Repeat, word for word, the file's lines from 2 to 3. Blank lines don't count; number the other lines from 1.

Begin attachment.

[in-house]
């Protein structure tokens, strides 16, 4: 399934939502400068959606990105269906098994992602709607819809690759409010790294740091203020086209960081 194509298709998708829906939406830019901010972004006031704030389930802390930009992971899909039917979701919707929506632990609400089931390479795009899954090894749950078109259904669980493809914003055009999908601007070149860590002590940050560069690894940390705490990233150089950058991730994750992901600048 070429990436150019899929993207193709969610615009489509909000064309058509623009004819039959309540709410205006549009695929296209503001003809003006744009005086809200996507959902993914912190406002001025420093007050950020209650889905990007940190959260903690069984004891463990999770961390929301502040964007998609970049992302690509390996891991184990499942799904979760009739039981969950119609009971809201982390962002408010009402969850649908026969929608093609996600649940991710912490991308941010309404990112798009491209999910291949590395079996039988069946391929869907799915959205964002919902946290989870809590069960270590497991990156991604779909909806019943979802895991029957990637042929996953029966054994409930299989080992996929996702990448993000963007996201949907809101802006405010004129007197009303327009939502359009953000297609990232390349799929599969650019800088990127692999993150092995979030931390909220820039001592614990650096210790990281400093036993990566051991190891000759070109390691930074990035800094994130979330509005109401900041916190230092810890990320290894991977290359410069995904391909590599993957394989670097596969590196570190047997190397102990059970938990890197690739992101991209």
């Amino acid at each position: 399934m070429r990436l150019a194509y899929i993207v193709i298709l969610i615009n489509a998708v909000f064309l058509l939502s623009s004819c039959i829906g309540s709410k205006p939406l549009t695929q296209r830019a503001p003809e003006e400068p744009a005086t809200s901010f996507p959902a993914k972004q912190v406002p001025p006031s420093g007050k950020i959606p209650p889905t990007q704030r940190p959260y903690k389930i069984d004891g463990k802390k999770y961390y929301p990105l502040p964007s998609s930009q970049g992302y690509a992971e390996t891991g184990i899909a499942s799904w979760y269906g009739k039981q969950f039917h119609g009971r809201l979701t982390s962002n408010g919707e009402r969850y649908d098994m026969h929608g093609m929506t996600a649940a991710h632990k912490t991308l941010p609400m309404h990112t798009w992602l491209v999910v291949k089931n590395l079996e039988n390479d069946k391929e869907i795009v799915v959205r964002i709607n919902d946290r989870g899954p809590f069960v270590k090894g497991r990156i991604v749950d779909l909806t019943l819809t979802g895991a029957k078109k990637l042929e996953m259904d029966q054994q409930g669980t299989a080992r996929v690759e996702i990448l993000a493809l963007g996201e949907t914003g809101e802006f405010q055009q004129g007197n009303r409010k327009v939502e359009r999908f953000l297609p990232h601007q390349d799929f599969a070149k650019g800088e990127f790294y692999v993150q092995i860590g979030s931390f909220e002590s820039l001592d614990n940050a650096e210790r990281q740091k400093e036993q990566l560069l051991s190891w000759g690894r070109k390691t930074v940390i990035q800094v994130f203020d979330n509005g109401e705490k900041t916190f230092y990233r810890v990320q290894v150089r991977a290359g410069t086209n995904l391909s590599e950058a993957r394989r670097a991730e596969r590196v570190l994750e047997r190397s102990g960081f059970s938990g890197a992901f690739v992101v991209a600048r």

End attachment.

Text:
């Protein structure tokens, strides 16, 4: 399934939502400068959606990105269906098994992602709607819809690759409010790294740091203020086209960081 194509298709998708829906939406830019901010972004006031704030389930802390930009992971899909039917979701919707929506632990609400089931390479795009899954090894749950078109259904669980493809914003055009999908601007070149860590002590940050560069690894940390705490990233150089950058991730994750992901600048 070429990436150019899929993207193709969610615009489509909000064309058509623009004819039959309540709410205006549009695929296209503001003809003006744009005086809200996507959902993914912190406002001025420093007050950020209650889905990007940190959260903690069984004891463990999770961390929301502040964007998609970049992302690509390996891991184990499942799904979760009739039981969950119609009971809201982390962002408010009402969850649908026969929608093609996600649940991710912490991308941010309404990112798009491209999910291949590395079996039988069946391929869907799915959205964002919902946290989870809590069960270590497991990156991604779909909806019943979802895991029957990637042929996953029966054994409930299989080992996929996702990448993000963007996201949907809101802006405010004129007197009303327009939502359009953000297609990232390349799929599969650019800088990127692999993150092995979030931390909220820039001592614990650096210790990281400093036993990566051991190891000759070109390691930074990035800094994130979330509005109401900041916190230092810890990320290894991977290359410069995904391909590599993957394989670097596969590196570190047997190397102990059970938990890197690739992101991209």
């Amino acid at each position: 399934m070429r990436l150019a194509y899929i993207v193709i298709l969610i615009n489509a998708v909000f064309l058509l939502s623009s004819c039959i829906g309540s709410k205006p939406l549009t695929q296209r830019a503001p003809e003006e400068p744009a005086t809200s901010f996507p959902a993914k972004q912190v406002p001025p006031s420093g007050k950020i959606p209650p889905t990007q704030r940190p959260y903690k389930i069984d004891g463990k802390k999770y961390y929301p990105l502040p964007s998609s930009q970049g992302y690509a992971e390996t891991g184990i899909a499942s799904w979760y269906g009739k039981q969950f039917h119609g009971r809201l979701t982390s962002n408010g919707e009402r969850y649908d098994m026969h929608g093609m929506t996600a649940a991710h632990k912490t991308l941010p609400m309404h990112t798009w992602l491209v999910v291949k089931n590395l079996e039988n390479d069946k391929e869907i795009v799915v959205r964002i709607n919902d946290r989870g899954p809590f069960v270590k090894g497991r990156i991604v749950d779909l909806t019943l819809t979802g895991a029957k078109k990637l042929e996953m259904d029966q054994q409930g669980t299989a080992r996929v690759e996702i990448l993000a493809l963007g996201e949907t914003g809101e802006f405010q055009q004129g007197n009303r409010k327009v939502e359009r999908f953000l297609p990232h601007q390349d799929f599969a070149k650019g800088e990127f790294y692999v993150q092995i860590g979030s931390f909220e002590s820039l001592d614990n940050a650096e210790r990281q740091k400093e036993q990566l560069l051991s190891w000759g690894r070109k390691t930074v940390i990035q800094v994130f203020d979330n509005g109401e705490k900041t916190f230092y990233r810890v990320q290894v150089r991977a290359g410069t086209n995904l391909s590599e950058a993957r394989r670097a991730e596969r590196v570190l994750e047997r190397s102990g960081f059970s938990g890197a992901f690739v992101v991209a600048r």